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Monday, Sep 16, 2019

Military reforms have put China’s combat capability way ahead of India’s

Following deep manpower reductions and a commensurate expansion in firepower, the PLA today stands better poised to wage a decisive war against India at low cost.

analysis Updated: Feb 07, 2019 07:44 IST
Harsh V Pant and Kartik Bommakanti
Harsh V Pant and Kartik Bommakanti
China’s military reforms have elevated the importance of the other service arms relative to the ground fighting forces. This represents a significant shift, as the PLA was the most dominant of the three services historically.
China’s military reforms have elevated the importance of the other service arms relative to the ground fighting forces. This represents a significant shift, as the PLA was the most dominant of the three services historically.(HT Photo)
         

The latest announcement of the People’s Liberation Army (PLA) cutting its size by 50% is unsurprising yet consequential. This steep reduction brings about a structural transformation announced by President Xi Jinping and consistent with the military reforms introduced in 2015. The composition and disposition of Chinese military power today has changed significantly. The PLA’s transformation into a more streamlined fighting force has been nothing short of spectacular given the amount of internal bureaucratic and institutional resistance there was to bringing about a change in its force structure.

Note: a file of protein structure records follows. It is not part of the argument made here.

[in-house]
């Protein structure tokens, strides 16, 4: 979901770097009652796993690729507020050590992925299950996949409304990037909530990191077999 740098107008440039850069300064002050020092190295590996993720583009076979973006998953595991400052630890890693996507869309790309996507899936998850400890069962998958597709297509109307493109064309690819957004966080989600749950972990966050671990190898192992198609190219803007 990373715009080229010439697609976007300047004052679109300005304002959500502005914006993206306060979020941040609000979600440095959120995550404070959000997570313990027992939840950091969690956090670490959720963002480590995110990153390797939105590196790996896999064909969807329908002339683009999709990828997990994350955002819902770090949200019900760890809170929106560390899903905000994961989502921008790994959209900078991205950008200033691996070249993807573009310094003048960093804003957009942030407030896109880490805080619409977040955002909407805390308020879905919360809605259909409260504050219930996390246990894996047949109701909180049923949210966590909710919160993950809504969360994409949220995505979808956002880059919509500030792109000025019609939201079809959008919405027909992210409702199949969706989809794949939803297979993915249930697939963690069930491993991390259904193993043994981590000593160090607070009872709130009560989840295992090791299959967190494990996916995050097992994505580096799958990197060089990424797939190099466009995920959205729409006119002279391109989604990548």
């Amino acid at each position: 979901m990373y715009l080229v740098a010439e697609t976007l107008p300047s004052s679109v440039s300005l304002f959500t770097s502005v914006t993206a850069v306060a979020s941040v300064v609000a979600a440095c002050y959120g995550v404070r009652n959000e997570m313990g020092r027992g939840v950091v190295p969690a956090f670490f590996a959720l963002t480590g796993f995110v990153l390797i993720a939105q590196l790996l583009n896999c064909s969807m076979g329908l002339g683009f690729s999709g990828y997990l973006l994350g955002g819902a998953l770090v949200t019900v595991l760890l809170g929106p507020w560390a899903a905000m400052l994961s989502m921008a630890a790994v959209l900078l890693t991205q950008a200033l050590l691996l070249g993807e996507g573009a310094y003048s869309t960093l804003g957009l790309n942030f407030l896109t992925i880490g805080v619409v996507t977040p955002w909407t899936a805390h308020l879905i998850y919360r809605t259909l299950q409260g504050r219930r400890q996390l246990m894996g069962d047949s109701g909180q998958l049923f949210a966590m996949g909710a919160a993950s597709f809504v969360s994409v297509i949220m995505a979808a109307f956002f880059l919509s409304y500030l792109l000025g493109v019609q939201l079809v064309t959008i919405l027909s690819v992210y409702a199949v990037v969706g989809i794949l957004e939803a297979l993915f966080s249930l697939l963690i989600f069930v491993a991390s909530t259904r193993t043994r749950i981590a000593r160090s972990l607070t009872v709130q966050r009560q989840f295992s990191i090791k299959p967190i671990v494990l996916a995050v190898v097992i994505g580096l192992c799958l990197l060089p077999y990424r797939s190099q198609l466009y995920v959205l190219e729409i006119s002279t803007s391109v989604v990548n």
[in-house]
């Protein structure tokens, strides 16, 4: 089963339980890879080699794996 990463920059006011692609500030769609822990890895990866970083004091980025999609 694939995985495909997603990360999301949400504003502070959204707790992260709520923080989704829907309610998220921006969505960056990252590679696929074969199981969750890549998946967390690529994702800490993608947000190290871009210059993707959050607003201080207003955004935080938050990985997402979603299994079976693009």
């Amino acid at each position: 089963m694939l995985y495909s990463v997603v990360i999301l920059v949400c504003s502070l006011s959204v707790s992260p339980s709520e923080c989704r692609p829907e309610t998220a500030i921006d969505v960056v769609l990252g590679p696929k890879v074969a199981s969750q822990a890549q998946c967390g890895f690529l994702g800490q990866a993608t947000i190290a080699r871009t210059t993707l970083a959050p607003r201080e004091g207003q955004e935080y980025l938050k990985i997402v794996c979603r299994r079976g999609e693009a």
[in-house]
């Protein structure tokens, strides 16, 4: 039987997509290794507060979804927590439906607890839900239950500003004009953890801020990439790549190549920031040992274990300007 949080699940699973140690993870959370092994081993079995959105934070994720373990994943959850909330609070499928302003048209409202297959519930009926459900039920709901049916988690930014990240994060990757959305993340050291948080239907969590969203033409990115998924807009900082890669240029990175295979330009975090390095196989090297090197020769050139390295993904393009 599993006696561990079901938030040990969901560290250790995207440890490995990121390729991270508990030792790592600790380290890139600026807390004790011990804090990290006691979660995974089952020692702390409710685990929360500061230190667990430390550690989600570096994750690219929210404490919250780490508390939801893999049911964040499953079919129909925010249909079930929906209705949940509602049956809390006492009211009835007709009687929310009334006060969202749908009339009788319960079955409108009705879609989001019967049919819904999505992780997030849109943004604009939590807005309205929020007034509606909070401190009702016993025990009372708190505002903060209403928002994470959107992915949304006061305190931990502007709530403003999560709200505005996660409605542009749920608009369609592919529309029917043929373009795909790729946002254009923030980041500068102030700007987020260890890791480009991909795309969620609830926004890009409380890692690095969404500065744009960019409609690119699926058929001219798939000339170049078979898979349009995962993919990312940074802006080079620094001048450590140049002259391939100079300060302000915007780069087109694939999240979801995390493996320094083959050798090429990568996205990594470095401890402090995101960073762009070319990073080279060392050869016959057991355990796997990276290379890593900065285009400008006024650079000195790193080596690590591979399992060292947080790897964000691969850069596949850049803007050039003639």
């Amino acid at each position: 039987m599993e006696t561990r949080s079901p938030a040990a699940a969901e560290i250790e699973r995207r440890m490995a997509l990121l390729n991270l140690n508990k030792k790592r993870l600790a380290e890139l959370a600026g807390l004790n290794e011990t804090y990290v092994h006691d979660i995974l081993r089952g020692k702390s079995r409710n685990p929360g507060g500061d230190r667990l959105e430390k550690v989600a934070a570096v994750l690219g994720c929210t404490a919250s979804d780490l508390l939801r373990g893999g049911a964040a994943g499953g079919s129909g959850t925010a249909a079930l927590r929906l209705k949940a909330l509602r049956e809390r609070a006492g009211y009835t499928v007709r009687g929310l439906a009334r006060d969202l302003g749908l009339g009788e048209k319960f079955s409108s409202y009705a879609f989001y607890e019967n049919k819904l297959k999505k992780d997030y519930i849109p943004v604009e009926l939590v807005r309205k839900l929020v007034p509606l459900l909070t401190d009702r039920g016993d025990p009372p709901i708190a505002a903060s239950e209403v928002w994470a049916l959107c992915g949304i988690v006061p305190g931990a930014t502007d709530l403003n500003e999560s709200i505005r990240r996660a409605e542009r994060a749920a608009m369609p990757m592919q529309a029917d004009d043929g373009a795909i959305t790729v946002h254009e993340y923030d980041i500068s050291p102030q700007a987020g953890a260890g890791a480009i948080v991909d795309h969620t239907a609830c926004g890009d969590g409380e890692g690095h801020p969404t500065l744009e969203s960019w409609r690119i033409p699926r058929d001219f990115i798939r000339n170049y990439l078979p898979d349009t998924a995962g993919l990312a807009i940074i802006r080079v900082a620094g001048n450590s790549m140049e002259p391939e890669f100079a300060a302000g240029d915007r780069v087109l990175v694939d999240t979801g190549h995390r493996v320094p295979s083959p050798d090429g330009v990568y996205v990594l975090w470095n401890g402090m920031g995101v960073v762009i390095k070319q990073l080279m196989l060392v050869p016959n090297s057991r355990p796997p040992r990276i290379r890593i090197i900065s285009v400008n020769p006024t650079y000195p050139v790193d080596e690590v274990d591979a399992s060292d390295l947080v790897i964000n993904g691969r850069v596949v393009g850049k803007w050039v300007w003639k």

Chinese military power is aimed at defeating the adversary without actually engaging in active combat. In the event the latter does not occur, China would prefer subduing the opponent with overwhelming force at low cost. It corresponds roughly to the balance between attrition and manoeuvre. Given that the Chinese military was largely following the Second World War operational models, its overhaul was indeed deemed necessary by policymakers. The PLA’s experience of warfighting post Second World War did impress upon its leadership, particularly Deng Xiaoping, the importance of moving away from fighting debilitating wars that claimed the lives of too many fighting personnel.

Attrition warfare was the basis of the PLA’s war fighting principles. Notwithstanding a slowdown in recent years, double-digit economic growth has helped Beijing transform the PLA. Undergirding China’s military transformation is a political leadership under President Xi that has cut manpower-related flab, integrated theatre commands, instituted jointmanship in the form of combined arms warfare, and transformed the PLA into a technologically advanced fighting force. In addition, a general diminution of the size of the field army enables better offensive capabilities. More critically, it also elevates the importance of the other service arms relative to the ground fighting forces. This represents a significant shift, as the PLA was the most dominant of the three services historically. Clipping the size of the army also enables the other service arms to project military strength beyond China’s shores and land boundaries. Indeed, the reductions brought about by the Xi regime will crucially determine how effectively the Chinese military now wages war.